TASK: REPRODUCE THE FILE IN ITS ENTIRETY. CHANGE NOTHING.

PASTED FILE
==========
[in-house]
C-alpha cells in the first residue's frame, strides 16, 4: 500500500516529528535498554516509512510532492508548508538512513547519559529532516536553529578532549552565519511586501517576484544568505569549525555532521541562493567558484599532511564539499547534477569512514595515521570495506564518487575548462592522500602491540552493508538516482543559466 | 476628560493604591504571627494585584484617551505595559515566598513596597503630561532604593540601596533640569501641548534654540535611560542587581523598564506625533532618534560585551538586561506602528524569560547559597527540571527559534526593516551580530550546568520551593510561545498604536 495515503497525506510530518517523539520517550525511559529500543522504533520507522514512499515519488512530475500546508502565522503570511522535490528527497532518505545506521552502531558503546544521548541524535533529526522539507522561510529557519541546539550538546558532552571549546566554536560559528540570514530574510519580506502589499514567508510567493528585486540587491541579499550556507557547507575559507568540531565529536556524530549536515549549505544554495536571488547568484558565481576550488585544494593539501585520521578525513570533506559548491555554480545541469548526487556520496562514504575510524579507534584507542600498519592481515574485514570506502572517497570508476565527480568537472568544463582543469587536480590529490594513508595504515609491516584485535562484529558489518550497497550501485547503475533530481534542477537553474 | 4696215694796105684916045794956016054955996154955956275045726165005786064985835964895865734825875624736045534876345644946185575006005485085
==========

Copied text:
[in-house]
C-alpha cells in the first residue's frame, strides 16, 4: 500500500516529528535498554516509512510532492508548508538512513547519559529532516536553529578532549552565519511586501517576484544568505569549525555532521541562493567558484599532511564539499547534477569512514595515521570495506564518487575548462592522500602491540552493508538516482543559466 | 476628560493604591504571627494585584484617551505595559515566598513596597503630561532604593540601596533640569501641548534654540535611560542587581523598564506625533532618534560585551538586561506602528524569560547559597527540571527559534526593516551580530550546568520551593510561545498604536 495515503497525506510530518517523539520517550525511559529500543522504533520507522514512499515519488512530475500546508502565522503570511522535490528527497532518505545506521552502531558503546544521548541524535533529526522539507522561510529557519541546539550538546558532552571549546566554536560559528540570514530574510519580506502589499514567508510567493528585486540587491541579499550556507557547507575559507568540531565529536556524530549536515549549505544554495536571488547568484558565481576550488585544494593539501585520521578525513570533506559548491555554480545541469548526487556520496562514504575510524579507534584507542600498519592481515574485514570506502572517497570508476565527480568537472568544463582543469587536480590529490594513508595504515609491516584485535562484529558489518550497497550501485547503475533530481534542477537553474 | 4696215694796105684916045794956016054955996154955956275045726165005786064985835964895865734825875624736045534876345644946185575006005485085